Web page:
GSA Scandal Aside, 30 Fed. Buildings Target Energy Savings

A total of 30 federal buildings under the General Services Administration (GSA), which is deep in controversy right now around some possible scandals, will soon undergo energy audits to determine the best retrofit solutions to make them more energy efficient. The project is part of the GSA’s Deep Retrofit Challenge, which asks energy service companies to use their expertise to find the highest amount of energy savings through building retrofits.

The newly announced projects are designed to contribute to a memorandum put out by the White House that outlines how energy savings projects be completed through performance-based contracting. Performance-based contracting allows the government to acquire services via contracts that define what is to be achieved, not how it is done. In December, the President asked federal agencies to enter into at least $2 billion in performance-based contracts to achieve energy-savings and create jobs.

GSA Greener Buildings

image via GRLA

In the case of the 30 GSA buildings, the GSA will ask energy service companies to provide the maximum energy performance savings possible for each of the buildings.  It will learn with the companies how best to achieve maximum energy savings through technology adoption, process improvements and risk management, followed by then sharing that knowledge with both the rest of the federal government and the private sector.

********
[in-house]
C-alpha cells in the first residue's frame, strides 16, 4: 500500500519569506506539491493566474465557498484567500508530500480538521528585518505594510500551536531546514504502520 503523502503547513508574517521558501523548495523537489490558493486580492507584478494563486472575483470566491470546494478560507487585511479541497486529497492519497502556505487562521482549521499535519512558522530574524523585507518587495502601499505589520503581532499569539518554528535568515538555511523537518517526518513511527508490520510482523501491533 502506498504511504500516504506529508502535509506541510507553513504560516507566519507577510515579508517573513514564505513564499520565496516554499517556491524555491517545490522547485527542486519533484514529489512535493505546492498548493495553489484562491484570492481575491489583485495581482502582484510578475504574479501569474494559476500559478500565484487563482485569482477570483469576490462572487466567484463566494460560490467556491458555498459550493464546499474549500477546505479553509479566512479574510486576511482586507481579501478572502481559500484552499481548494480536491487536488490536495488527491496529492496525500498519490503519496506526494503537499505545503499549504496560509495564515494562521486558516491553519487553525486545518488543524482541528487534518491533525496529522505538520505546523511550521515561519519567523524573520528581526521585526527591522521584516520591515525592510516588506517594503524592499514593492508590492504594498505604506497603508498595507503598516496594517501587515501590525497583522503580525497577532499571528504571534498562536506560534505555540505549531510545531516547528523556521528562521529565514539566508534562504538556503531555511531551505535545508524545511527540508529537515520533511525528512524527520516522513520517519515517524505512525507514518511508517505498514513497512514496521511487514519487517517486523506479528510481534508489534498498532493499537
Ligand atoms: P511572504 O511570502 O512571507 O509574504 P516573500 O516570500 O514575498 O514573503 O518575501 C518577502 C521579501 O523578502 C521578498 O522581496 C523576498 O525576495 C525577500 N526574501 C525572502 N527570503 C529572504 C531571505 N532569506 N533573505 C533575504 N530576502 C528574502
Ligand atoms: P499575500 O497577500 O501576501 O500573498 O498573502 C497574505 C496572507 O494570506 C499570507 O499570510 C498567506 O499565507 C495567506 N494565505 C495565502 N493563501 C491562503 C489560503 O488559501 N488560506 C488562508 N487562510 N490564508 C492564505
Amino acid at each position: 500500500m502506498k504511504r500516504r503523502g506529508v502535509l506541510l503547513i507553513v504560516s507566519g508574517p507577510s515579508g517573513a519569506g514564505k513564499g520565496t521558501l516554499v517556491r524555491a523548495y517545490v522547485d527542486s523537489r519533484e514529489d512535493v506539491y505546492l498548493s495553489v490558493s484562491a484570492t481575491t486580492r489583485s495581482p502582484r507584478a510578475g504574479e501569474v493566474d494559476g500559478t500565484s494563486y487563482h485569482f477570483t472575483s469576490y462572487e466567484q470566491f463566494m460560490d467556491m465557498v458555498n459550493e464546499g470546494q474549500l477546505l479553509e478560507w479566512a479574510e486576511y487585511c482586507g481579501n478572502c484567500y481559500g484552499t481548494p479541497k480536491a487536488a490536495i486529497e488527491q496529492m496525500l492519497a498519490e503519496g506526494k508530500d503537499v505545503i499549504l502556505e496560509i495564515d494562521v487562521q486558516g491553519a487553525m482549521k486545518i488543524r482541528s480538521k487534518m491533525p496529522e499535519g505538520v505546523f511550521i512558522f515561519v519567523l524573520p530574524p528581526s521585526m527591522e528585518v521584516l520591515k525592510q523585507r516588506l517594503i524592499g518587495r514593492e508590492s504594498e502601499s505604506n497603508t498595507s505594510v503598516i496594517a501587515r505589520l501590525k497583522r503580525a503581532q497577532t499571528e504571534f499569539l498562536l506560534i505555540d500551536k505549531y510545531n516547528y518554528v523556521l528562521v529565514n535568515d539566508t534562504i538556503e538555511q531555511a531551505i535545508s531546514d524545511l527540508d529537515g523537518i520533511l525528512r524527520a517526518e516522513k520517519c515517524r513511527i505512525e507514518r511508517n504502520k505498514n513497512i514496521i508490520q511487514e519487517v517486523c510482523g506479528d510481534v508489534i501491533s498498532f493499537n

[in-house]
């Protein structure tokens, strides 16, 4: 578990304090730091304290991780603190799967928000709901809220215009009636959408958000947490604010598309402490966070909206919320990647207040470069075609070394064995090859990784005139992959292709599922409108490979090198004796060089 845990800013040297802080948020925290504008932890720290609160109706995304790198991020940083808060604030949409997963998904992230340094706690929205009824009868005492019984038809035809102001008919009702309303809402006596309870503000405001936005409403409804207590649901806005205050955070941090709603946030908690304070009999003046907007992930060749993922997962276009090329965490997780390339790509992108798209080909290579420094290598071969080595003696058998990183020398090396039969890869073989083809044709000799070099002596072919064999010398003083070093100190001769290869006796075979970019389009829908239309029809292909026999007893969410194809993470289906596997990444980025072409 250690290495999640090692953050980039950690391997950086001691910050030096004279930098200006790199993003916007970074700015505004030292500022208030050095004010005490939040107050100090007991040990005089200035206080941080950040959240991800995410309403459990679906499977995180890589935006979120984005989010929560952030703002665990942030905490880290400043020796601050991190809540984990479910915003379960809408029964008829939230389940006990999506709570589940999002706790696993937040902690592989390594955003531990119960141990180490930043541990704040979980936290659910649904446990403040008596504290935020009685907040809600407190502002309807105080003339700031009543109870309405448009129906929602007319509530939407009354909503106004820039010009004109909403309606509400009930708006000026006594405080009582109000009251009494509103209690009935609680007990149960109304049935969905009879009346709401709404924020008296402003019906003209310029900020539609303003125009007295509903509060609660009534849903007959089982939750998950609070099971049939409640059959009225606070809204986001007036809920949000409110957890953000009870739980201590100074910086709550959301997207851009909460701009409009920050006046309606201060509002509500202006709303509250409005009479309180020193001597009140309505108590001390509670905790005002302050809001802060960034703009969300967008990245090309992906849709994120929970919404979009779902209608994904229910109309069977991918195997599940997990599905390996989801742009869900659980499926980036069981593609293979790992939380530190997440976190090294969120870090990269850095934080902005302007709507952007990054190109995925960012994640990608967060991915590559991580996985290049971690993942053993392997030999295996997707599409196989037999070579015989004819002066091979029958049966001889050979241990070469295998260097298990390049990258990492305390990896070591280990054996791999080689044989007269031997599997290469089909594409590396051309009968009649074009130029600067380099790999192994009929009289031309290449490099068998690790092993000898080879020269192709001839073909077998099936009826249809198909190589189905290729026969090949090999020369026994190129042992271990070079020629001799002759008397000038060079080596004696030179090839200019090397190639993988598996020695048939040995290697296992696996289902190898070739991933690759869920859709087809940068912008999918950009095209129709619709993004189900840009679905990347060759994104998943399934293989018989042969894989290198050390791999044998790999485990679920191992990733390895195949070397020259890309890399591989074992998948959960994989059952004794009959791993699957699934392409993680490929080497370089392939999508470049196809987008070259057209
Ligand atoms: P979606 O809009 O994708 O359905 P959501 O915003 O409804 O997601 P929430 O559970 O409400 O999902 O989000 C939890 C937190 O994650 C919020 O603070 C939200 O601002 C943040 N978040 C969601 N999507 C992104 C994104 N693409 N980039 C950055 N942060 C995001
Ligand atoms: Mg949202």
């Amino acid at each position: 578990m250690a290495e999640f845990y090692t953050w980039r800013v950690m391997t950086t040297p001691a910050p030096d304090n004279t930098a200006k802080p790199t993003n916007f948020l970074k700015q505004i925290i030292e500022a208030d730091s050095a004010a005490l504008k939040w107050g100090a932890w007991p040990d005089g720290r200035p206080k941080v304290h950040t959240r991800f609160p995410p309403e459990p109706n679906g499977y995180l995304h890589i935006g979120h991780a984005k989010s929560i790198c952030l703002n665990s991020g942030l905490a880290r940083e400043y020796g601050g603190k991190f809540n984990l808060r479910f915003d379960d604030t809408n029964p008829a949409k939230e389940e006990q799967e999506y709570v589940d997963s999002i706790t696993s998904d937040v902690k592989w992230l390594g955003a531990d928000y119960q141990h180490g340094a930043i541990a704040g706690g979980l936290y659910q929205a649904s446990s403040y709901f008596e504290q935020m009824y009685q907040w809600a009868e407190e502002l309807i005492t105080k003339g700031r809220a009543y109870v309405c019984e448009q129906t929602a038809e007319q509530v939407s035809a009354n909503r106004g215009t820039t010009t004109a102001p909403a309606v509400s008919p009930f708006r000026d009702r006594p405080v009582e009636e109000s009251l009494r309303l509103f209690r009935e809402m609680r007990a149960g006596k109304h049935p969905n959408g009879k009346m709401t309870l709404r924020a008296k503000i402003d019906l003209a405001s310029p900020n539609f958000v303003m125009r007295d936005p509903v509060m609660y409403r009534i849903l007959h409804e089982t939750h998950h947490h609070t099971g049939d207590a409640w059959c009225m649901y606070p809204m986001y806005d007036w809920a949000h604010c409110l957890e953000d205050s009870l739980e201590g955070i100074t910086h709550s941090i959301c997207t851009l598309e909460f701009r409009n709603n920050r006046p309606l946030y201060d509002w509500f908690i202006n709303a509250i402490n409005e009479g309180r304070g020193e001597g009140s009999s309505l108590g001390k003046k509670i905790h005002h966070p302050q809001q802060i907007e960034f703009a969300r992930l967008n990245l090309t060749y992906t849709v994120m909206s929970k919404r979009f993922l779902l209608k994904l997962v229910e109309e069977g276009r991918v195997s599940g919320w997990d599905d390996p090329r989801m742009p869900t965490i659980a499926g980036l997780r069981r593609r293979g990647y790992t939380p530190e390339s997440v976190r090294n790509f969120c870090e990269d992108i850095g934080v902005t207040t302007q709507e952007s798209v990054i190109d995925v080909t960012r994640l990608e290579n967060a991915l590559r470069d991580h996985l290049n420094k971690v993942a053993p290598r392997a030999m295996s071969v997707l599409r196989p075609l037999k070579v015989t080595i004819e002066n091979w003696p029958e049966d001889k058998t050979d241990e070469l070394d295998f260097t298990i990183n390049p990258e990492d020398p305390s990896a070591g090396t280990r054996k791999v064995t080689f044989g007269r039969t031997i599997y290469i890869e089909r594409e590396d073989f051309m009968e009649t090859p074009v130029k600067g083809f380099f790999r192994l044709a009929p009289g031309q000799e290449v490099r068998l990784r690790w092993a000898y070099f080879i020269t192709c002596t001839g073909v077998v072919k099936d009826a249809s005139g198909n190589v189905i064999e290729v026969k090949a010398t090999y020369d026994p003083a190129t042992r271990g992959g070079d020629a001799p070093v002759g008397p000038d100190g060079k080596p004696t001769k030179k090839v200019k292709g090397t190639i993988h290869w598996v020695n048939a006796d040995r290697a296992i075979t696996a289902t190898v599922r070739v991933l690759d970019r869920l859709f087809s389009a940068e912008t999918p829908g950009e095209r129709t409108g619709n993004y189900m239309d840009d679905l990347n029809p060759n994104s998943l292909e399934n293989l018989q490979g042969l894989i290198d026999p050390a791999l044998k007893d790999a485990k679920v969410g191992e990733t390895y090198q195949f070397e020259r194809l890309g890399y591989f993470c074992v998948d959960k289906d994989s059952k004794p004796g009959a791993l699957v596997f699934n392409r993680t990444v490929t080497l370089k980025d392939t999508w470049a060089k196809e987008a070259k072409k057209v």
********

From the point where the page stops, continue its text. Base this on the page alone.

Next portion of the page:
“This is a challenge to the private sector to bring innovative, energy saving retrofits to federal buildings and to take performance-based contracts to the next level,” Martha Johnson, Administrator of the U.S. General Services Administration said in a statement. “These retrofit projects create jobs, and performance-based contracts provide government with decades of lower utility bills and long term cost savings without an up front investment from the taxpayers.”

Kristy Hessman is a writer and native Oregonian who currently resides in California. Before starting her own company, she worked as a reporter covering business and politics for daily newspapers and The Associated Press.